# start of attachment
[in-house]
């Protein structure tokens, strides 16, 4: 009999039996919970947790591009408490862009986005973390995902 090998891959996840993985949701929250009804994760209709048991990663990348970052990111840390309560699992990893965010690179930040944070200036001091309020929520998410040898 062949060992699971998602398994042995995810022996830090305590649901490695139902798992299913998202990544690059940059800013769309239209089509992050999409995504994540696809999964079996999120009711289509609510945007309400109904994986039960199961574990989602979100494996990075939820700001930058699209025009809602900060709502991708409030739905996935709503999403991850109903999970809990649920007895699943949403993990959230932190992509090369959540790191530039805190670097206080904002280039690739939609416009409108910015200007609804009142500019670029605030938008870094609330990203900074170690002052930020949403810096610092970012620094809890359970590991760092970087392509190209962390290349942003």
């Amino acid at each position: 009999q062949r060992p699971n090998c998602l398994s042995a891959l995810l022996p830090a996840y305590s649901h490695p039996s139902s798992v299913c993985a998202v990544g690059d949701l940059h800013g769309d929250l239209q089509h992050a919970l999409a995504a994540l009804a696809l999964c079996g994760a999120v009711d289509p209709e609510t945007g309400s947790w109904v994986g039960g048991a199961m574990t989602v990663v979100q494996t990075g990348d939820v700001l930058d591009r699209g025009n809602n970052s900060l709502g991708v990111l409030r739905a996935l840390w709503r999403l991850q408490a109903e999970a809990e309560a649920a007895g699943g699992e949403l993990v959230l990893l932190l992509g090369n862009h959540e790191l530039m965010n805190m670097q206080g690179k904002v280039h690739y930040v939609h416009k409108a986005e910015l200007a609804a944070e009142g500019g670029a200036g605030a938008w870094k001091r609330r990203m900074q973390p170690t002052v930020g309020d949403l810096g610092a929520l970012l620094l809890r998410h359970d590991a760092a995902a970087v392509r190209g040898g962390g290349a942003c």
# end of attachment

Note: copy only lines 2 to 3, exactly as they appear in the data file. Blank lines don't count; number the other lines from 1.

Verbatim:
């Protein structure tokens, strides 16, 4: 009999039996919970947790591009408490862009986005973390995902 090998891959996840993985949701929250009804994760209709048991990663990348970052990111840390309560699992990893965010690179930040944070200036001091309020929520998410040898 062949060992699971998602398994042995995810022996830090305590649901490695139902798992299913998202990544690059940059800013769309239209089509992050999409995504994540696809999964079996999120009711289509609510945007309400109904994986039960199961574990989602979100494996990075939820700001930058699209025009809602900060709502991708409030739905996935709503999403991850109903999970809990649920007895699943949403993990959230932190992509090369959540790191530039805190670097206080904002280039690739939609416009409108910015200007609804009142500019670029605030938008870094609330990203900074170690002052930020949403810096610092970012620094809890359970590991760092970087392509190209962390290349942003």
């Amino acid at each position: 009999q062949r060992p699971n090998c998602l398994s042995a891959l995810l022996p830090a996840y305590s649901h490695p039996s139902s798992v299913c993985a998202v990544g690059d949701l940059h800013g769309d929250l239209q089509h992050a919970l999409a995504a994540l009804a696809l999964c079996g994760a999120v009711d289509p209709e609510t945007g309400s947790w109904v994986g039960g048991a199961m574990t989602v990663v979100q494996t990075g990348d939820v700001l930058d591009r699209g025009n809602n970052s900060l709502g991708v990111l409030r739905a996935l840390w709503r999403l991850q408490a109903e999970a809990e309560a649920a007895g699943g699992e949403l993990v959230l990893l932190l992509g090369n862009h959540e790191l530039m965010n805190m670097q206080g690179k904002v280039h690739y930040v939609h416009k409108a986005e910015l200007a609804a944070e009142g500019g670029a200036g605030a938008w870094k001091r609330r990203m900074q973390p170690t002052v930020g309020d949403l810096g610092a929520l970012l620094l809890r998410h359970d590991a760092a995902a970087v392509r190209g040898g962390g290349a942003c």